BlackRock Inc. officials announced Thursday morning that the company's iShares unit launched three new factor-based equity ETFs designed in conjunction with the investment staff of the Arizona State Retirement System and intended for use by institutional investors.
The exchange-traded funds are passive, and seek to help investors capture smart beta. They began trading Thursday.
The $28.4 billion Phoenix-based pension fund will be an initial investor in the three funds, Patrick Dunne, managing director and iShares head of global markets and investments, said in an interview.
Mr. Dunne would not disclose the amount the Arizona fund invested, but an informed source said the Arizona fund invested $100 million in each fund.
David Underwood, the pension fund's assistant chief investment officer, referred all calls to BlackRock.
The three funds and their indexes are: the iShares MSCI USA Momentum Factor ETF, based on the MSCI USA Momentum index; the iShares MSCI USA Size Factor ETF, based on the MSCI USA Risk Weighted Index; and the iShares MSCI USA Value Factor ETF, based on the MSCI USA Value Weighted index.
The offerings are not iShares' first foray into factor-based ETFs; the unit launched four low-volatility ETFs in 2011, which had about $6.3 billion as of April 17. Some $3 billion of that came into the funds since Jan. 1.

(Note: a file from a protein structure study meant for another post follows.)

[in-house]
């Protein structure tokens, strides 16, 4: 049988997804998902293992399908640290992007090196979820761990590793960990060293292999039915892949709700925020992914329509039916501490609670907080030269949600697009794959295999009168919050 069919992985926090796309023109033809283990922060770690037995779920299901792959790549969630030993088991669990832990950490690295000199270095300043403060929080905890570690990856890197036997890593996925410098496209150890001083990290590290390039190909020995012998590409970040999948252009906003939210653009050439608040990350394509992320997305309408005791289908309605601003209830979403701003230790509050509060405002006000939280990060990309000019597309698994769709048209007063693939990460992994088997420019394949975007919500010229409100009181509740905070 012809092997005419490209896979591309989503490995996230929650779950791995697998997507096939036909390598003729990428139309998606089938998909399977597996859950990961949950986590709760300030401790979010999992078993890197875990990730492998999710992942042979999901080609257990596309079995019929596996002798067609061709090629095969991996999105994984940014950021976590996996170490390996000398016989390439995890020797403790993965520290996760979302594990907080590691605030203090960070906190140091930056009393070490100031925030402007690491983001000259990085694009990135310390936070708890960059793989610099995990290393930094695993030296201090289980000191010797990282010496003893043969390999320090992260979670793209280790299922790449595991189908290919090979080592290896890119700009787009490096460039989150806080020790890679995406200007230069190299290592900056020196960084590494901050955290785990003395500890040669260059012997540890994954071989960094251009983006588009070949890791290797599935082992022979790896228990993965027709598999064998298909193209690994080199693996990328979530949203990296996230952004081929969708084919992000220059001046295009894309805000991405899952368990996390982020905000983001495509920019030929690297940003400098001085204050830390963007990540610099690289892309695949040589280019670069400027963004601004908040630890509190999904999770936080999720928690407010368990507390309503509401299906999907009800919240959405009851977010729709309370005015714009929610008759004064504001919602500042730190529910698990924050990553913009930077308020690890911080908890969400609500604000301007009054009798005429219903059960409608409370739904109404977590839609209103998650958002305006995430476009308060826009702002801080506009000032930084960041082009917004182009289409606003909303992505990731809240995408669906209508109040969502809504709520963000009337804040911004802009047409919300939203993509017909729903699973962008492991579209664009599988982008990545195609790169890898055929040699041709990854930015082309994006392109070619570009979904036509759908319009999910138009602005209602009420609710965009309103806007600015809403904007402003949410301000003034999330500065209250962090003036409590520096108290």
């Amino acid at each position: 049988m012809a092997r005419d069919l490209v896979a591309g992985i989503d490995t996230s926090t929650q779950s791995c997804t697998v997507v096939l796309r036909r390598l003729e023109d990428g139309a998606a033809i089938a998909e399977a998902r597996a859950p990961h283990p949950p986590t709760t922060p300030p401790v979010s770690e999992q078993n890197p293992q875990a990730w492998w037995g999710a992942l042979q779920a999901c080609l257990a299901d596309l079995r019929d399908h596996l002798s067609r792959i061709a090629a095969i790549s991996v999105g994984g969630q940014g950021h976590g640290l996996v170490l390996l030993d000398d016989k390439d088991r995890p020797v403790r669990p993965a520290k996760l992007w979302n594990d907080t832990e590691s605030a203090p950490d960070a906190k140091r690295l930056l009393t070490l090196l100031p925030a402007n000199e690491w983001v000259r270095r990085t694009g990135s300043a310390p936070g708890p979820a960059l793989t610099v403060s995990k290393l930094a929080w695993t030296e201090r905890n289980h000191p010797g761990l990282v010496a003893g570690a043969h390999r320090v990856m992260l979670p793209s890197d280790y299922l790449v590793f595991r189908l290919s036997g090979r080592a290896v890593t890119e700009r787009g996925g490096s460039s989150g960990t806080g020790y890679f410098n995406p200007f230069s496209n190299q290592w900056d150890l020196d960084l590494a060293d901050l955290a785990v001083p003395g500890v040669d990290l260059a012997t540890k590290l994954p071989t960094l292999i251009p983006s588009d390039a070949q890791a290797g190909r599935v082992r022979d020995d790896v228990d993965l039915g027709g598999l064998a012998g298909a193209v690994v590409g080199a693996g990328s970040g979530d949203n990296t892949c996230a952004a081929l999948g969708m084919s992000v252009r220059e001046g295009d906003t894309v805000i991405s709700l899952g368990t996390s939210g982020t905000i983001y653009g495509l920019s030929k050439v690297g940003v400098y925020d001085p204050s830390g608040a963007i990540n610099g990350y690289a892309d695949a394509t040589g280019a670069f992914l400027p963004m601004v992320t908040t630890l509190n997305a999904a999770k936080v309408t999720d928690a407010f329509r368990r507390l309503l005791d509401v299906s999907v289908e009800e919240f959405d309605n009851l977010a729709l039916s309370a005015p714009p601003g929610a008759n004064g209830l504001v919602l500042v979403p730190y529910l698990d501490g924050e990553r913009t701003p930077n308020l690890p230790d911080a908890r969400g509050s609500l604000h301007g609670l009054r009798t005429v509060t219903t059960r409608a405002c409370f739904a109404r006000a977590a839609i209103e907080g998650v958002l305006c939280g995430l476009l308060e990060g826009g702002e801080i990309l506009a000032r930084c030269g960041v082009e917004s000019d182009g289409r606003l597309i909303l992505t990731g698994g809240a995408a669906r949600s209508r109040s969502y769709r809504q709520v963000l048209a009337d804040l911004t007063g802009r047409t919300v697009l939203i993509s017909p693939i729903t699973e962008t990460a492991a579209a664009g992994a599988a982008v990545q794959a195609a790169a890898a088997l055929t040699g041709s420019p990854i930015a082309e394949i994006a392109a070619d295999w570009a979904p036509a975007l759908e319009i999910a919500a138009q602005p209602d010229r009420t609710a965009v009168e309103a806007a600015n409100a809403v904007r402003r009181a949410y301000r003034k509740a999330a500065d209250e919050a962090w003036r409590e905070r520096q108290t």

Not all entrants into the factor-based ETF world have been successful. Russell Investments launched a line of 25 factor-based ETFs based on custom Russell indexes in spring 2011, but closed all the funds by last fall. Together, the 25 funds had gathered only $310 million in assets. Russell officials said in announcing the closings that the market for the products was only in its early days.
iShares officials said they are confident there will be market demand, and say the input from the Arizona pension fund's investment staff will help. “It makes the product better and adds credibility,” said Scott Williamson, iShares managing director and institutional sales strategic account manager for U.S. pension funds, foundations and endowments.
Mr. Williamson said the new ETFs are aimed at institutional investors wanting exposure to a specific individual factor in their equity portfolio — value, size or momentum — so the funds' overweight or hedge a single factor that has historically been explained by a significant part of companies' return and risk over the long term.